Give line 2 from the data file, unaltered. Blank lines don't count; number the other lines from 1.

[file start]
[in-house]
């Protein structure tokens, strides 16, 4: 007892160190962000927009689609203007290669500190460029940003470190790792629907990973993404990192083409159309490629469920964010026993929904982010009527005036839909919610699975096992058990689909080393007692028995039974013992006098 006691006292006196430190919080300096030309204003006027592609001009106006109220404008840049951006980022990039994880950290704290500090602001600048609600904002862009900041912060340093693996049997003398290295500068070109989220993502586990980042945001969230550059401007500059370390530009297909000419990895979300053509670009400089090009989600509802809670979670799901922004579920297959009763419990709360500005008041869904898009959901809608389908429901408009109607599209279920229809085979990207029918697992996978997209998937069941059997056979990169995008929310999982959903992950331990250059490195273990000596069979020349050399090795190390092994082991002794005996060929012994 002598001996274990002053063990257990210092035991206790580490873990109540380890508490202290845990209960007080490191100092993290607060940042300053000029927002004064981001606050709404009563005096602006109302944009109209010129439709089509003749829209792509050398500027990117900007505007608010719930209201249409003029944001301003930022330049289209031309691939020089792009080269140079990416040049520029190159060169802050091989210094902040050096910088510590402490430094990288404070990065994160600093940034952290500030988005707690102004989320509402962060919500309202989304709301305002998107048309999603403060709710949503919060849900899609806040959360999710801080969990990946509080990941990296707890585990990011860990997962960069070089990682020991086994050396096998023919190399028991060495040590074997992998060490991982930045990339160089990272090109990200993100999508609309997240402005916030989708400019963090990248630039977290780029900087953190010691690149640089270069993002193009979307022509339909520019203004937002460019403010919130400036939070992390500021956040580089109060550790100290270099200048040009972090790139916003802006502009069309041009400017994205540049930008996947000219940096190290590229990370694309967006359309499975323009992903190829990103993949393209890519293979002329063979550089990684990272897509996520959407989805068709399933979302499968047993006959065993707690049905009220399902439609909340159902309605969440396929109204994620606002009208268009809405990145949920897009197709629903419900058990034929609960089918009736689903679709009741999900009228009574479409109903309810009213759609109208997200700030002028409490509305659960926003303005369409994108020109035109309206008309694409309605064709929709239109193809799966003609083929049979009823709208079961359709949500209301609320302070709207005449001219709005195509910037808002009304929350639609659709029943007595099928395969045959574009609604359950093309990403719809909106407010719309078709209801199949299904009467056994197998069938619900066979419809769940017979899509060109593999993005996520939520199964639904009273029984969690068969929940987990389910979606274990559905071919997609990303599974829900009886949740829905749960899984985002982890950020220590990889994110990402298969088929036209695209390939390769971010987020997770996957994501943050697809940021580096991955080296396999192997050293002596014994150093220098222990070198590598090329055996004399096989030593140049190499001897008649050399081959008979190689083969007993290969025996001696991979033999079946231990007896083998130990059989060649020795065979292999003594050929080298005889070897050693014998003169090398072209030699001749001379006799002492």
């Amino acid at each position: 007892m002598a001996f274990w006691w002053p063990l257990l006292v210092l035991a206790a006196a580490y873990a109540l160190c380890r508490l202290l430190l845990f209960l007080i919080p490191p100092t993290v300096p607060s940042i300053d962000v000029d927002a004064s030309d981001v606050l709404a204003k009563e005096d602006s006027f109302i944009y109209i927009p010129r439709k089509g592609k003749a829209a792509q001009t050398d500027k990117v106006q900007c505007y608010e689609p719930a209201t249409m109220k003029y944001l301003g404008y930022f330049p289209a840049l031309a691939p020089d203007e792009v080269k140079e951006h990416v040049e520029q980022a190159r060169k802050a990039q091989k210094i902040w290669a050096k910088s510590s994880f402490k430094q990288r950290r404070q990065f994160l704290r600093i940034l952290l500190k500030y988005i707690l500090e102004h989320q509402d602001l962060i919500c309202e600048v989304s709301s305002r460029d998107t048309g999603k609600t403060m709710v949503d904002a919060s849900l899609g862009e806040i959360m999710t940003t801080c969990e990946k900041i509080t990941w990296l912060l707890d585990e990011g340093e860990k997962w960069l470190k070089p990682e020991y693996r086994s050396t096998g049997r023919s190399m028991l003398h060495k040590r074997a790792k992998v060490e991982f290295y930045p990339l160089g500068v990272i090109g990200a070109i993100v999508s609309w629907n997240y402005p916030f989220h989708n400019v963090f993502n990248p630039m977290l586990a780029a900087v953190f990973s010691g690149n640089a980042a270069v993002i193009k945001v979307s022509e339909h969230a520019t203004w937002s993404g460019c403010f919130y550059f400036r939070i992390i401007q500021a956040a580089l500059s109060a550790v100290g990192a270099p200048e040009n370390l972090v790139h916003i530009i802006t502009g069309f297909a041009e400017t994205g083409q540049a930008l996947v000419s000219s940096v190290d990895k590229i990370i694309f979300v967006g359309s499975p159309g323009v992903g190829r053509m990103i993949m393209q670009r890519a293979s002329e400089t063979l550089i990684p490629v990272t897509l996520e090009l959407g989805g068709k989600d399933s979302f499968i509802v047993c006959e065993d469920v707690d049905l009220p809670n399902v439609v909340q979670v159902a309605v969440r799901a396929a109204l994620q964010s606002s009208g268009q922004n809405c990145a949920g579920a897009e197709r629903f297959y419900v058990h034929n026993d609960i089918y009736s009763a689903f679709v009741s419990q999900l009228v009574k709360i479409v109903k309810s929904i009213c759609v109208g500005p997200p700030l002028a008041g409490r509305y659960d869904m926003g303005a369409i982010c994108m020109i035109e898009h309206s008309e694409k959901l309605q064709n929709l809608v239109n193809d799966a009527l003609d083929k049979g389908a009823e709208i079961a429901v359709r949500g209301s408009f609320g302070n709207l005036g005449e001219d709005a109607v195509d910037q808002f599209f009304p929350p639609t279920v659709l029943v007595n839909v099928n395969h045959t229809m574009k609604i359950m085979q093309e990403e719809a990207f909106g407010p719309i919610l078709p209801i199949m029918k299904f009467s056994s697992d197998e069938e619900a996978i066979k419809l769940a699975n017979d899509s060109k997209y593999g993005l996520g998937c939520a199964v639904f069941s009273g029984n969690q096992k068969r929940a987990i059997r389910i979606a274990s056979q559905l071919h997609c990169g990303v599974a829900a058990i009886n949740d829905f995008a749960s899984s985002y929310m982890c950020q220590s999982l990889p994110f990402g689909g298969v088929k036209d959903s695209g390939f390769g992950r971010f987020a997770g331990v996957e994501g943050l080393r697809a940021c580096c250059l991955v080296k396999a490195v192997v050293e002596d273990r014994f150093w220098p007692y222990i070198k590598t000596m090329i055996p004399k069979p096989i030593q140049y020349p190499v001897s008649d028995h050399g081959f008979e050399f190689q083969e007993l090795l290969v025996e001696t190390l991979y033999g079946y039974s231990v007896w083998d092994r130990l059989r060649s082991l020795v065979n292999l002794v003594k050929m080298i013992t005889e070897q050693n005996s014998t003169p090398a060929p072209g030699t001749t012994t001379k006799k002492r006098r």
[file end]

């Protein structure tokens, strides 16, 4: 007892160190962000927009689609203007290669500190460029940003470190790792629907990973993404990192083409159309490629469920964010026993929904982010009527005036839909919610699975096992058990689909080393007692028995039974013992006098 006691006292006196430190919080300096030309204003006027592609001009106006109220404008840049951006980022990039994880950290704290500090602001600048609600904002862009900041912060340093693996049997003398290295500068070109989220993502586990980042945001969230550059401007500059370390530009297909000419990895979300053509670009400089090009989600509802809670979670799901922004579920297959009763419990709360500005008041869904898009959901809608389908429901408009109607599209279920229809085979990207029918697992996978997209998937069941059997056979990169995008929310999982959903992950331990250059490195273990000596069979020349050399090795190390092994082991002794005996060929012994 002598001996274990002053063990257990210092035991206790580490873990109540380890508490202290845990209960007080490191100092993290607060940042300053000029927002004064981001606050709404009563005096602006109302944009109209010129439709089509003749829209792509050398500027990117900007505007608010719930209201249409003029944001301003930022330049289209031309691939020089792009080269140079990416040049520029190159060169802050091989210094902040050096910088510590402490430094990288404070990065994160600093940034952290500030988005707690102004989320509402962060919500309202989304709301305002998107048309999603403060709710949503919060849900899609806040959360999710801080969990990946509080990941990296707890585990990011860990997962960069070089990682020991086994050396096998023919190399028991060495040590074997992998060490991982930045990339160089990272090109990200993100999508609309997240402005916030989708400019963090990248630039977290780029900087953190010691690149640089270069993002193009979307022509339909520019203004937002460019403010919130400036939070992390500021956040580089109060550790100290270099200048040009972090790139916003802006502009069309041009400017994205540049930008996947000219940096190290590229990370694309967006359309499975323009992903190829990103993949393209890519293979002329063979550089990684990272897509996520959407989805068709399933979302499968047993006959065993707690049905009220399902439609909340159902309605969440396929109204994620606002009208268009809405990145949920897009197709629903419900058990034929609960089918009736689903679709009741999900009228009574479409109903309810009213759609109208997200700030002028409490509305659960926003303005369409994108020109035109309206008309694409309605064709929709239109193809799966003609083929049979009823709208079961359709949500209301609320302070709207005449001219709005195509910037808002009304929350639609659709029943007595099928395969045959574009609604359950093309990403719809909106407010719309078709209801199949299904009467056994197998069938619900066979419809769940017979899509060109593999993005996520939520199964639904009273029984969690068969929940987990389910979606274990559905071919997609990303599974829900009886949740829905749960899984985002982890950020220590990889994110990402298969088929036209695209390939390769971010987020997770996957994501943050697809940021580096991955080296396999192997050293002596014994150093220098222990070198590598090329055996004399096989030593140049190499001897008649050399081959008979190689083969007993290969025996001696991979033999079946231990007896083998130990059989060649020795065979292999003594050929080298005889070897050693014998003169090398072209030699001749001379006799002492």